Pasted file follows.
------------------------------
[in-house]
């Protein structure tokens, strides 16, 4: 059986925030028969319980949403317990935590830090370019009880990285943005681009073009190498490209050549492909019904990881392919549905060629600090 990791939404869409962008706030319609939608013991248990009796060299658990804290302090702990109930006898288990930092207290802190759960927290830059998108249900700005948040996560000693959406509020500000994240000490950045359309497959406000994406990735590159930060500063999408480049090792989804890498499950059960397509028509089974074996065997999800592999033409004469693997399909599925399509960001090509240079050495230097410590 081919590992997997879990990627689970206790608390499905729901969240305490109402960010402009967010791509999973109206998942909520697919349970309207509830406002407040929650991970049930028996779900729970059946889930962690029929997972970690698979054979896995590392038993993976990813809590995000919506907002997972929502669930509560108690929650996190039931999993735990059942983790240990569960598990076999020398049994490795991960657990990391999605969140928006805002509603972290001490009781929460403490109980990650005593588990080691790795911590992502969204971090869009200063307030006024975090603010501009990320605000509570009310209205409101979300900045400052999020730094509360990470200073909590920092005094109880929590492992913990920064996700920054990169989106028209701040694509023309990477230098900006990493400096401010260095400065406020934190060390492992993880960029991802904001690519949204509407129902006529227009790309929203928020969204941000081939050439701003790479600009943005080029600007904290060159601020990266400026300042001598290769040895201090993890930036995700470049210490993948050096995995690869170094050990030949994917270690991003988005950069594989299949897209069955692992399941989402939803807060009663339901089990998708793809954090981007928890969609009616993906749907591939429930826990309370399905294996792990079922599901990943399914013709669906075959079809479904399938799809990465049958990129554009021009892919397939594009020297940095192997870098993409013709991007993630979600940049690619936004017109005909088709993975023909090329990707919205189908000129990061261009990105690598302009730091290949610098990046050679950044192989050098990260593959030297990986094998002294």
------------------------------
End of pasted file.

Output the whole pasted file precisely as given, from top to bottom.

[in-house]
């Protein structure tokens, strides 16, 4: 059986925030028969319980949403317990935590830090370019009880990285943005681009073009190498490209050549492909019904990881392919549905060629600090 990791939404869409962008706030319609939608013991248990009796060299658990804290302090702990109930006898288990930092207290802190759960927290830059998108249900700005948040996560000693959406509020500000994240000490950045359309497959406000994406990735590159930060500063999408480049090792989804890498499950059960397509028509089974074996065997999800592999033409004469693997399909599925399509960001090509240079050495230097410590 081919590992997997879990990627689970206790608390499905729901969240305490109402960010402009967010791509999973109206998942909520697919349970309207509830406002407040929650991970049930028996779900729970059946889930962690029929997972970690698979054979896995590392038993993976990813809590995000919506907002997972929502669930509560108690929650996190039931999993735990059942983790240990569960598990076999020398049994490795991960657990990391999605969140928006805002509603972290001490009781929460403490109980990650005593588990080691790795911590992502969204971090869009200063307030006024975090603010501009990320605000509570009310209205409101979300900045400052999020730094509360990470200073909590920092005094109880929590492992913990920064996700920054990169989106028209701040694509023309990477230098900006990493400096401010260095400065406020934190060390492992993880960029991802904001690519949204509407129902006529227009790309929203928020969204941000081939050439701003790479600009943005080029600007904290060159601020990266400026300042001598290769040895201090993890930036995700470049210490993948050096995995690869170094050990030949994917270690991003988005950069594989299949897209069955692992399941989402939803807060009663339901089990998708793809954090981007928890969609009616993906749907591939429930826990309370399905294996792990079922599901990943399914013709669906075959079809479904399938799809990465049958990129554009021009892919397939594009020297940095192997870098993409013709991007993630979600940049690619936004017109005909088709993975023909090329990707919205189908000129990061261009990105690598302009730091290949610098990046050679950044192989050098990260593959030297990986094998002294």